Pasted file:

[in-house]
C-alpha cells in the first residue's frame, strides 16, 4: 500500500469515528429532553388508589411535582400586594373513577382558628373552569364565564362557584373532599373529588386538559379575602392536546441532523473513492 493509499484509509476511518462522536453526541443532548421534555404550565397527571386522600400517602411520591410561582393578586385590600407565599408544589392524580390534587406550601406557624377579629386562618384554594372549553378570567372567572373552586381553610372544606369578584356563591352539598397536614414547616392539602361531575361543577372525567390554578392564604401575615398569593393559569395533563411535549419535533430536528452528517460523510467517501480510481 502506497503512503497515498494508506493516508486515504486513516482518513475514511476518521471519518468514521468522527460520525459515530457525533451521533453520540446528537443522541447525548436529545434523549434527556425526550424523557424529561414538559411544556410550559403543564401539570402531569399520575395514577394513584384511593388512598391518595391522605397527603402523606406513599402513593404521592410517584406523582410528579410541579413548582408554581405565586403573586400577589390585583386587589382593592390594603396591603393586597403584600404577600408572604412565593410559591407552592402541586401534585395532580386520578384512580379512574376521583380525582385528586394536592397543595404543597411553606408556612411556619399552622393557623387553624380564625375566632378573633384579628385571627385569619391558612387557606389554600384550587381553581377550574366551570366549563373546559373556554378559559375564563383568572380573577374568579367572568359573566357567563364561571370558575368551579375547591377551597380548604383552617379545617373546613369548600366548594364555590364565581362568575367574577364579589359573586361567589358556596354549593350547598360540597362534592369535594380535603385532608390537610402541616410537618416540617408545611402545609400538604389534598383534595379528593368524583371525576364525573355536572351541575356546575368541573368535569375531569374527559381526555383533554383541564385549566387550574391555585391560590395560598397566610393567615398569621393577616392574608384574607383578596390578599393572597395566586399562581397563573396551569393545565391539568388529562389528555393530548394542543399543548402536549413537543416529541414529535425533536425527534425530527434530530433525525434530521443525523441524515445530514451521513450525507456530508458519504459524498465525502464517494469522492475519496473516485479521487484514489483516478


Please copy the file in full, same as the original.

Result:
[in-house]
C-alpha cells in the first residue's frame, strides 16, 4: 500500500469515528429532553388508589411535582400586594373513577382558628373552569364565564362557584373532599373529588386538559379575602392536546441532523473513492 493509499484509509476511518462522536453526541443532548421534555404550565397527571386522600400517602411520591410561582393578586385590600407565599408544589392524580390534587406550601406557624377579629386562618384554594372549553378570567372567572373552586381553610372544606369578584356563591352539598397536614414547616392539602361531575361543577372525567390554578392564604401575615398569593393559569395533563411535549419535533430536528452528517460523510467517501480510481 502506497503512503497515498494508506493516508486515504486513516482518513475514511476518521471519518468514521468522527460520525459515530457525533451521533453520540446528537443522541447525548436529545434523549434527556425526550424523557424529561414538559411544556410550559403543564401539570402531569399520575395514577394513584384511593388512598391518595391522605397527603402523606406513599402513593404521592410517584406523582410528579410541579413548582408554581405565586403573586400577589390585583386587589382593592390594603396591603393586597403584600404577600408572604412565593410559591407552592402541586401534585395532580386520578384512580379512574376521583380525582385528586394536592397543595404543597411553606408556612411556619399552622393557623387553624380564625375566632378573633384579628385571627385569619391558612387557606389554600384550587381553581377550574366551570366549563373546559373556554378559559375564563383568572380573577374568579367572568359573566357567563364561571370558575368551579375547591377551597380548604383552617379545617373546613369548600366548594364555590364565581362568575367574577364579589359573586361567589358556596354549593350547598360540597362534592369535594380535603385532608390537610402541616410537618416540617408545611402545609400538604389534598383534595379528593368524583371525576364525573355536572351541575356546575368541573368535569375531569374527559381526555383533554383541564385549566387550574391555585391560590395560598397566610393567615398569621393577616392574608384574607383578596390578599393572597395566586399562581397563573396551569393545565391539568388529562389528555393530548394542543399543548402536549413537543416529541414529535425533536425527534425530527434530530433525525434530521443525523441524515445530514451521513450525507456530508458519504459524498465525502464517494469522492475519496473516485479521487484514489483516478